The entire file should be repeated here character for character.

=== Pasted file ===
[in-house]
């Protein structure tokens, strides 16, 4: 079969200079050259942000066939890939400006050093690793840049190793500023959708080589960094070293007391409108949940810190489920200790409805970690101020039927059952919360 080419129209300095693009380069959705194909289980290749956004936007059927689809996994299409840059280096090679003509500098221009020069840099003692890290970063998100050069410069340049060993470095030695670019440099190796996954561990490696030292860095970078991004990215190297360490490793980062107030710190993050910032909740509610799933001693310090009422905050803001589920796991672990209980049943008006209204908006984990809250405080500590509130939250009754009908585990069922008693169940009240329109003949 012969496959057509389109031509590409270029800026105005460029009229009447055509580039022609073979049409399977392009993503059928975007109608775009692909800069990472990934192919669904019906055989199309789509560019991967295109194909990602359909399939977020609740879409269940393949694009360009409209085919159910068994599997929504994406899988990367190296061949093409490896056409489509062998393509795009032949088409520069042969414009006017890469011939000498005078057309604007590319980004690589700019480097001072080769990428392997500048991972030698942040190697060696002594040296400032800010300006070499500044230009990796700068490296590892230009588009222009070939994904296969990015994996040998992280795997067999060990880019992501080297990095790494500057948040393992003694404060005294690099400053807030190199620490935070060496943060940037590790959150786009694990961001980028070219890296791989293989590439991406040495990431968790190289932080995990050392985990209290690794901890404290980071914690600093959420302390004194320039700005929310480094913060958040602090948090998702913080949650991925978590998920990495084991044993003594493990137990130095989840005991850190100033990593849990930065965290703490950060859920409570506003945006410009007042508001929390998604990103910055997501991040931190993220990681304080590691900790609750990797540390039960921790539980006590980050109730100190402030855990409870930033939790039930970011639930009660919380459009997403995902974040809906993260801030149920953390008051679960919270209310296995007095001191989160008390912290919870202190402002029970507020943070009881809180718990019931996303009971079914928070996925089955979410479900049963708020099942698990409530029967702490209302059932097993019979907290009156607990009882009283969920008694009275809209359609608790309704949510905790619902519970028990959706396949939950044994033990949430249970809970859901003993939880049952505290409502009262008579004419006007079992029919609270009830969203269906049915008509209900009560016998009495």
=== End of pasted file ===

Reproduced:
[in-house]
């Protein structure tokens, strides 16, 4: 079969200079050259942000066939890939400006050093690793840049190793500023959708080589960094070293007391409108949940810190489920200790409805970690101020039927059952919360 080419129209300095693009380069959705194909289980290749956004936007059927689809996994299409840059280096090679003509500098221009020069840099003692890290970063998100050069410069340049060993470095030695670019440099190796996954561990490696030292860095970078991004990215190297360490490793980062107030710190993050910032909740509610799933001693310090009422905050803001589920796991672990209980049943008006209204908006984990809250405080500590509130939250009754009908585990069922008693169940009240329109003949 012969496959057509389109031509590409270029800026105005460029009229009447055509580039022609073979049409399977392009993503059928975007109608775009692909800069990472990934192919669904019906055989199309789509560019991967295109194909990602359909399939977020609740879409269940393949694009360009409209085919159910068994599997929504994406899988990367190296061949093409490896056409489509062998393509795009032949088409520069042969414009006017890469011939000498005078057309604007590319980004690589700019480097001072080769990428392997500048991972030698942040190697060696002594040296400032800010300006070499500044230009990796700068490296590892230009588009222009070939994904296969990015994996040998992280795997067999060990880019992501080297990095790494500057948040393992003694404060005294690099400053807030190199620490935070060496943060940037590790959150786009694990961001980028070219890296791989293989590439991406040495990431968790190289932080995990050392985990209290690794901890404290980071914690600093959420302390004194320039700005929310480094913060958040602090948090998702913080949650991925978590998920990495084991044993003594493990137990130095989840005991850190100033990593849990930065965290703490950060859920409570506003945006410009007042508001929390998604990103910055997501991040931190993220990681304080590691900790609750990797540390039960921790539980006590980050109730100190402030855990409870930033939790039930970011639930009660919380459009997403995902974040809906993260801030149920953390008051679960919270209310296995007095001191989160008390912290919870202190402002029970507020943070009881809180718990019931996303009971079914928070996925089955979410479900049963708020099942698990409530029967702490209302059932097993019979907290009156607990009882009283969920008694009275809209359609608790309704949510905790619902519970028990959706396949939950044994033990949430249970809970859901003993939880049952505290409502009262008579004419006007079992029919609270009830969203269906049915008509209900009560016998009495």